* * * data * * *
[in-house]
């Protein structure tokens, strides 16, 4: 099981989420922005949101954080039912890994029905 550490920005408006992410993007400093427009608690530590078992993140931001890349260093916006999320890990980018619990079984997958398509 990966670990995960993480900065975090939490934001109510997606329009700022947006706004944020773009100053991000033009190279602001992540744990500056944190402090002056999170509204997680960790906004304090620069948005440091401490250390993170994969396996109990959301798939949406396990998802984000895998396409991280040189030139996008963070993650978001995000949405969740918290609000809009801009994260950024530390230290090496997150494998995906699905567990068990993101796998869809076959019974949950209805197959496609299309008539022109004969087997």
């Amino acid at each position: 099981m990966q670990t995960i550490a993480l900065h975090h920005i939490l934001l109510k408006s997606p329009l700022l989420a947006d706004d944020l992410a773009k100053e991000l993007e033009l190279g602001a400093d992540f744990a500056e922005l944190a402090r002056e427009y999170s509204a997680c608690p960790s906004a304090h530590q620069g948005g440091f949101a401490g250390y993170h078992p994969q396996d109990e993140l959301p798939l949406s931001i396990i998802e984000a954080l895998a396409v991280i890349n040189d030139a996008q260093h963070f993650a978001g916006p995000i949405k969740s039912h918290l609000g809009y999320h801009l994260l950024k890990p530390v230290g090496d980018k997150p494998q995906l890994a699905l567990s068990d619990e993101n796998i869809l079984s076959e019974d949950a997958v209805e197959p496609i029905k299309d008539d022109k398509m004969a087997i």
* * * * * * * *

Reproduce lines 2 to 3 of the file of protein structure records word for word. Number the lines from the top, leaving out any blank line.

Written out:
């Protein structure tokens, strides 16, 4: 099981989420922005949101954080039912890994029905 550490920005408006992410993007400093427009608690530590078992993140931001890349260093916006999320890990980018619990079984997958398509 990966670990995960993480900065975090939490934001109510997606329009700022947006706004944020773009100053991000033009190279602001992540744990500056944190402090002056999170509204997680960790906004304090620069948005440091401490250390993170994969396996109990959301798939949406396990998802984000895998396409991280040189030139996008963070993650978001995000949405969740918290609000809009801009994260950024530390230290090496997150494998995906699905567990068990993101796998869809076959019974949950209805197959496609299309008539022109004969087997």
């Amino acid at each position: 099981m990966q670990t995960i550490a993480l900065h975090h920005i939490l934001l109510k408006s997606p329009l700022l989420a947006d706004d944020l992410a773009k100053e991000l993007e033009l190279g602001a400093d992540f744990a500056e922005l944190a402090r002056e427009y999170s509204a997680c608690p960790s906004a304090h530590q620069g948005g440091f949101a401490g250390y993170h078992p994969q396996d109990e993140l959301p798939l949406s931001i396990i998802e984000a954080l895998a396409v991280i890349n040189d030139a996008q260093h963070f993650a978001g916006p995000i949405k969740s039912h918290l609000g809009y999320h801009l994260l950024k890990p530390v230290g090496d980018k997150p494998q995906l890994a699905l567990s068990d619990e993101n796998i869809l079984s076959e019974d949950a997958v209805e197959p496609i029905k299309d008539d022109k398509m004969a087997i």